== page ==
Tag Archives: Questions

Sunrise at Summit Beach

Sunrise at Summit Beach by Karen Gadient, 2014

It’s been a while since I’ve done a dream post, but I visited an interesting place in my dreams the other night and wanted to make some artwork to remember it.

Much like my last dream post location, I’m pretty sure I was on another planet.

David and I were staying at a beachside resort at the base of a snowy mountain range. I don’t think the landscape was actually shades of red and orange as much as the atmosphere—and, like the last dream, twin suns—cast it to appear that way… but it was eerie and warm and incredibly strange.

So, where have you visited in your dreams lately?

Sunrise at Summit Beach. Created with Corel Painter and Adobe Photoshop.

All human beings are also dream beings. Dreaming ties all mankind together.
— Jack Kerouac

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Filed under Art, Color, Creativity, Digital Artwork, Dream Stories, Inspiration, Landscape, Ocean, Psychology, Quotes, The Unknown

Flood in the Factory

Flood in the Factory by Karen Gadient, 2014

Flood in the Factory. Digital markers, created with Corel Painter.

I had this powerful dream the other night. In it, I freed myself from an immense labyrinthine factory—levels and levels of alien pipework and and not a soul in sight, although I felt pursued—by calling the waters. Strangest thing. I rode them out and found myself on an alien shore with two suns rising.

So, here’s the factory. Maybe next I’ll paint the shore and suns. Instead of always writing down my dreams, I figured it might be an interesting experience to recall the visuals in color.

Do you keep a record of your dreams?

They say dreams are the windows of the soul—take a peek and you can see the inner workings, the nuts and bolts. — Henry Bromel

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Filed under Art, Color, Creativity, Decisions, Digital Artwork, Dream Stories, Inspiration, Psychology, Quotes, The Unknown

KarPaiTwenMo: My Painting Marathon

KarPaiTwenMo: Karen Paints Twenty in a Month

After much pondering and meditation on my emotional state and current drive: I’ve decided not to participate in NaNoWriMo this year. Yeah, I know I’d shouted about how I would. But, like I said in my last post… writing isn’t where my heart is right now. Grief will bring unexpected things; for me, my outlet has been painting. After all, it’s what my mother spent her time doing.

Don’t get me wrong. I love NaNoWriMo and I love the community there. I encourage any of you inclined to write to give it a try at least once. Seriously, it’s awesome fun. But this year, I’m doing something else.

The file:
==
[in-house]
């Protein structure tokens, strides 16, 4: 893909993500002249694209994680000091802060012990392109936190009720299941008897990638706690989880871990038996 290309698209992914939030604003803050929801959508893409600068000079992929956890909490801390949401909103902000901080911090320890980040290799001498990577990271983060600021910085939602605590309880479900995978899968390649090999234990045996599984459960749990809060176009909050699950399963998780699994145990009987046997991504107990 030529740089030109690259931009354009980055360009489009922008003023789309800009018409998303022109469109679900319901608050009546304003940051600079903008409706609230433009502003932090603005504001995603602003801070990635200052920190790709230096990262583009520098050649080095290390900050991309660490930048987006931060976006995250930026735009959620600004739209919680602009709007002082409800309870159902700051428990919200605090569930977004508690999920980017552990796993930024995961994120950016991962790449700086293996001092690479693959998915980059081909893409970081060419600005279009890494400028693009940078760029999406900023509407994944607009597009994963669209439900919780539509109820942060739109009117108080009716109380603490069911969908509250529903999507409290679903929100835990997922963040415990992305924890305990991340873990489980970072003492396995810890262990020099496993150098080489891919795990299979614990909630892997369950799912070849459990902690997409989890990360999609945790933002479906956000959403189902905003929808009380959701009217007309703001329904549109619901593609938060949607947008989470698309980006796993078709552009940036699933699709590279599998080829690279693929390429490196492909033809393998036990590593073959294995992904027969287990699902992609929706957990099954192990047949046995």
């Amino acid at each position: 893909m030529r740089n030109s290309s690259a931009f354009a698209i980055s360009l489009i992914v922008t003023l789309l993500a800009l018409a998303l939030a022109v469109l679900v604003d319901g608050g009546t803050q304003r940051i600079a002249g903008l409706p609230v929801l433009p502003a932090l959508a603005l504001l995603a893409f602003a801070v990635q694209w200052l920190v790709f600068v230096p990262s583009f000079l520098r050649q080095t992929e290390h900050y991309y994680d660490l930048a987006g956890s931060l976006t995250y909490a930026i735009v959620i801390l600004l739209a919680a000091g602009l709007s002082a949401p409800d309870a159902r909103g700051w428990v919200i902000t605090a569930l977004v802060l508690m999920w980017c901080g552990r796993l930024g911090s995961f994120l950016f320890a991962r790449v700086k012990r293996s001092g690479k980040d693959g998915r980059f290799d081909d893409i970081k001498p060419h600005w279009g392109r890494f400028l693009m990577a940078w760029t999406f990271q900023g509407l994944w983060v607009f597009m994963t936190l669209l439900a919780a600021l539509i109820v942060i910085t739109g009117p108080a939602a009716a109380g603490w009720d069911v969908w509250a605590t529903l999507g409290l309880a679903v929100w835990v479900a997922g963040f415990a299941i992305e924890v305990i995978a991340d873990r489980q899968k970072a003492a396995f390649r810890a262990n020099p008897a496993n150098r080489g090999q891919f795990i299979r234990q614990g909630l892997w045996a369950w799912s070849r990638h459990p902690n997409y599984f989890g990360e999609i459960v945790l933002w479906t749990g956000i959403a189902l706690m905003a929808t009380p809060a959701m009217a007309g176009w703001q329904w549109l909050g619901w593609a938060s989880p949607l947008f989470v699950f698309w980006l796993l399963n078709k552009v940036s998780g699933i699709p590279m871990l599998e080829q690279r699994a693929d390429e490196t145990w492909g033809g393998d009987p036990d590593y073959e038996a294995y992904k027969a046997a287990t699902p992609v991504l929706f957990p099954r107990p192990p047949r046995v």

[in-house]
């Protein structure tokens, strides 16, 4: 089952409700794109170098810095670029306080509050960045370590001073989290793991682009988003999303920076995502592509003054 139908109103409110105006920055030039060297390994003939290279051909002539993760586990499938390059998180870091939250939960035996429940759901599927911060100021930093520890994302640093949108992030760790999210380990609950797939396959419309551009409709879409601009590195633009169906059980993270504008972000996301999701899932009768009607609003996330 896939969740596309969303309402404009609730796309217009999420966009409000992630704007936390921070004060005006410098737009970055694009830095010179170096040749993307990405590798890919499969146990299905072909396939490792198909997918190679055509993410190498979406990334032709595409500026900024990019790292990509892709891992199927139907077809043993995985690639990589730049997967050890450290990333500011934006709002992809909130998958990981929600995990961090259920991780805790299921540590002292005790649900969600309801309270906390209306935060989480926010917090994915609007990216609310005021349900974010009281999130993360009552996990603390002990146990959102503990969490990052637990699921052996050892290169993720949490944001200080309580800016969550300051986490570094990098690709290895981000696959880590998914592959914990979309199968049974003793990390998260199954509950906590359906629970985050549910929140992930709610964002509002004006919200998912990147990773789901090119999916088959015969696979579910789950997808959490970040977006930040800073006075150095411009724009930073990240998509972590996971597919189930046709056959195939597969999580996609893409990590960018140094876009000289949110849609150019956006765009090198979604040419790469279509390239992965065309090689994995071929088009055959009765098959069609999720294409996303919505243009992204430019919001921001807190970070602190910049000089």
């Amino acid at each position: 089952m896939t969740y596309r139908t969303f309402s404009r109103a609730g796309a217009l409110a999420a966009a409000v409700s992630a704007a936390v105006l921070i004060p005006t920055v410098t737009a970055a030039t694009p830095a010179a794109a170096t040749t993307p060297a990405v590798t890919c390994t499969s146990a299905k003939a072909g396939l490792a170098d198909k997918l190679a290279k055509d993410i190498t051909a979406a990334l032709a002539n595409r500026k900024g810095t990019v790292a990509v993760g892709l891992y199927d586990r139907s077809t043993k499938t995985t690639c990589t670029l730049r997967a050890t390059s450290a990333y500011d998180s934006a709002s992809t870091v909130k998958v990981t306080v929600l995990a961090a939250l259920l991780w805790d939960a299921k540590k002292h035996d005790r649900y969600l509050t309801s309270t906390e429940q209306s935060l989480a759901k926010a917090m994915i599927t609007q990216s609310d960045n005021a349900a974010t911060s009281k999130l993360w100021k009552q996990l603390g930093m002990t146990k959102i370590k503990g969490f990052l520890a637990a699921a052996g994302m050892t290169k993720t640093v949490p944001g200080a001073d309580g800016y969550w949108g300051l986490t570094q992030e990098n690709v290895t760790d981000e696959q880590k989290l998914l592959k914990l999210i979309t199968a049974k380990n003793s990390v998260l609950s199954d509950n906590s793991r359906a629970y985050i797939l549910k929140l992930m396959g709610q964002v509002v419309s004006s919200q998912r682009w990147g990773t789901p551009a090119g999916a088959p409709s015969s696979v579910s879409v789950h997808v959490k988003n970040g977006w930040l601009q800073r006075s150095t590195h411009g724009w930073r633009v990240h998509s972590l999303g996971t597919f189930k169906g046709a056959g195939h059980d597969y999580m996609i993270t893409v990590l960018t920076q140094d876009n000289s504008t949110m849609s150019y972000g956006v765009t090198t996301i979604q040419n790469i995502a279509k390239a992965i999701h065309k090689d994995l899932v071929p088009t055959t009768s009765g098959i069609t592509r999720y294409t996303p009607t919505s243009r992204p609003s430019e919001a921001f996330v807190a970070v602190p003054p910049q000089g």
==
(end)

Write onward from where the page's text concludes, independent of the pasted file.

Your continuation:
Oh yeah, I’m not slacking out here. I’ve decided to do a PAINTING MARATHON.

Goal: completing 20 paintings (5 per week) in the month of November.
Rules: all must be at least 11 x 14 inches or larger. Also: colorful. Idea is that at the end of November, I should have a nice collection of colorful artwork that I can put up as my new portfolio, all large enough to be printed and framed.

Trick is: half of what you’ve seen here isn’t nearly as big (outside of commissioned artwork, which can be very large, even if the final product is only printed book-sized) and designed solely for the blog or only for online viewing. Larger paintings take longer—I’ll be clocking a lot of hours to pull this off.

So… this idea is crazy. And yet perfect for an art version of NaNoWriMo.

Karen Paints Twenty in a Month: KarPaiTwenMo!

Yeah, that works.

The first paintings will be shown once the first week of November ends. Same goes each week. Show-as-I-go for each painting would make-me-crazy. Even NaNoWriMo participants aren’t required to do anything along the way except update word count. I’ll write a few updates on the painting process as I go.

Hope those of you who expected me to write aren’t too disappointed, but I’ll strive to bring you some bright and interesting visuals. Cheers!

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Filed under Art, Blogging, Color, Creativity, Decisions, Journal, KarPaiTwenMo, NaNoWriMo, Painting, Writing

Surrounded by Ideas

Great Space of Creative Ideas. Digital artwork by Karen Gadient, 2013.

I had a dream last night where I saw the embodiment of ideas. My ideas, your ideas, or maybe all the ideas of Earth or the universe. Not really sure. But I got the vibe that ALL THE IDEAS was what I was looking at. And so, here goes:

It started out like a spirit guide, only a spark that I followed in darkness. It didn’t speak to me. Instead, it circled like a firefly—tiny and glowing. It had no true form and was made up of the elements. Fire, water, air, and even scattering bits of earth. It soon grew so that I could see its details better. Like a tiny galaxy, floating around the blackness where I stood.

Quickly—BAM—it expanded and surrounded me. Then it took me inside it and enveloped me so that I became part of it. I couldn’t see my hands or be sure that I still had a body. All I had was an intense warmth and the sensation of water washing over me, air I knew I was consciously breathing, and the view of what looked like a million little worlds before me.

Very super cool. I mean, I was a speck among specks, but it was awesome.

Now that I’m awake and back to reality, I’m left with a sense that we’re all so small and yet so powerful. Dreams like that drive me to not waste a moment of life.

Although I did take some time to create what I saw so that you could see it too.

Do you ever have dreams that stay with you and inspire you?

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Filed under Beliefs, Creativity, Digital Artwork, Dream Stories, Graphic Design, Ideas, Imagination, Inspiration, Journal, The Unknown

Stock Photo Vacation Spots